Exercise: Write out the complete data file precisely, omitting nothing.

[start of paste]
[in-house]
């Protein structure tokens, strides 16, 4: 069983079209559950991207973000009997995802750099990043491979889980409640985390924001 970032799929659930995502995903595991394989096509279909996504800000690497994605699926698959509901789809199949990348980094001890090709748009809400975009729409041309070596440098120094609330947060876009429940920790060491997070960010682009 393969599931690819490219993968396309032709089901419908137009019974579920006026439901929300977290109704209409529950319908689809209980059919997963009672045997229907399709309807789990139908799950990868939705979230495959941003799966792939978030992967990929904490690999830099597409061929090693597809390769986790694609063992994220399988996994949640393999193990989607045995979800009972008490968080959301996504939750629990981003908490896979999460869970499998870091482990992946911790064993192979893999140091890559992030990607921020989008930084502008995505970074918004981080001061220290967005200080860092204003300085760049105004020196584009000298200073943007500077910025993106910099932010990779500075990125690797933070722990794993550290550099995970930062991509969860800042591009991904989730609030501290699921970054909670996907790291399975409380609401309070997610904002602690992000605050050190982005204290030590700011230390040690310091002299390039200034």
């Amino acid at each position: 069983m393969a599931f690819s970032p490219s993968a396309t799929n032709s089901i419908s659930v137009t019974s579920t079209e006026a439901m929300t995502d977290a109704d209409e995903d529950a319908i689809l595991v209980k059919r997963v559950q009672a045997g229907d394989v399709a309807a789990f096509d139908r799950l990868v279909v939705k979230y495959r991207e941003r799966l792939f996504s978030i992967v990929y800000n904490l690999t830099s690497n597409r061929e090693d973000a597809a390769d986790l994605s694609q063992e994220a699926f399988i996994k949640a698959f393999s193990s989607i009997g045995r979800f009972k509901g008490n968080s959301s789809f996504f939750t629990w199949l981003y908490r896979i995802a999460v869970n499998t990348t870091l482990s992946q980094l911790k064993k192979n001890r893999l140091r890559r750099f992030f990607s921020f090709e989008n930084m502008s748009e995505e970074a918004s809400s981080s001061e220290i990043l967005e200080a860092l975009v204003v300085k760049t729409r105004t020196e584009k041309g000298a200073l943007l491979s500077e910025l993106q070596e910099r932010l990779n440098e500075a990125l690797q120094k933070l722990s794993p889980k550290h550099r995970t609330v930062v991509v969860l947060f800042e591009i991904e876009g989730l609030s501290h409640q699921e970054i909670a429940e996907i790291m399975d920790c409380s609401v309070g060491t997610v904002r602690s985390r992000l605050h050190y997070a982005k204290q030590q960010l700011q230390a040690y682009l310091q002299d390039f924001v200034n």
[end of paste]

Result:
[in-house]
């Protein structure tokens, strides 16, 4: 069983079209559950991207973000009997995802750099990043491979889980409640985390924001 970032799929659930995502995903595991394989096509279909996504800000690497994605699926698959509901789809199949990348980094001890090709748009809400975009729409041309070596440098120094609330947060876009429940920790060491997070960010682009 393969599931690819490219993968396309032709089901419908137009019974579920006026439901929300977290109704209409529950319908689809209980059919997963009672045997229907399709309807789990139908799950990868939705979230495959941003799966792939978030992967990929904490690999830099597409061929090693597809390769986790694609063992994220399988996994949640393999193990989607045995979800009972008490968080959301996504939750629990981003908490896979999460869970499998870091482990992946911790064993192979893999140091890559992030990607921020989008930084502008995505970074918004981080001061220290967005200080860092204003300085760049105004020196584009000298200073943007500077910025993106910099932010990779500075990125690797933070722990794993550290550099995970930062991509969860800042591009991904989730609030501290699921970054909670996907790291399975409380609401309070997610904002602690992000605050050190982005204290030590700011230390040690310091002299390039200034």
């Amino acid at each position: 069983m393969a599931f690819s970032p490219s993968a396309t799929n032709s089901i419908s659930v137009t019974s579920t079209e006026a439901m929300t995502d977290a109704d209409e995903d529950a319908i689809l595991v209980k059919r997963v559950q009672a045997g229907d394989v399709a309807a789990f096509d139908r799950l990868v279909v939705k979230y495959r991207e941003r799966l792939f996504s978030i992967v990929y800000n904490l690999t830099s690497n597409r061929e090693d973000a597809a390769d986790l994605s694609q063992e994220a699926f399988i996994k949640a698959f393999s193990s989607i009997g045995r979800f009972k509901g008490n968080s959301s789809f996504f939750t629990w199949l981003y908490r896979i995802a999460v869970n499998t990348t870091l482990s992946q980094l911790k064993k192979n001890r893999l140091r890559r750099f992030f990607s921020f090709e989008n930084m502008s748009e995505e970074a918004s809400s981080s001061e220290i990043l967005e200080a860092l975009v204003v300085k760049t729409r105004t020196e584009k041309g000298a200073l943007l491979s500077e910025l993106q070596e910099r932010l990779n440098e500075a990125l690797q120094k933070l722990s794993p889980k550290h550099r995970t609330v930062v991509v969860l947060f800042e591009i991904e876009g989730l609030s501290h409640q699921e970054i909670a429940e996907i790291m399975d920790c409380s609401v309070g060491t997610v904002r602690s985390r992000l605050h050190y997070a982005k204290q030590q960010l700011q230390a040690y682009l310091q002299d390039f924001v200034n």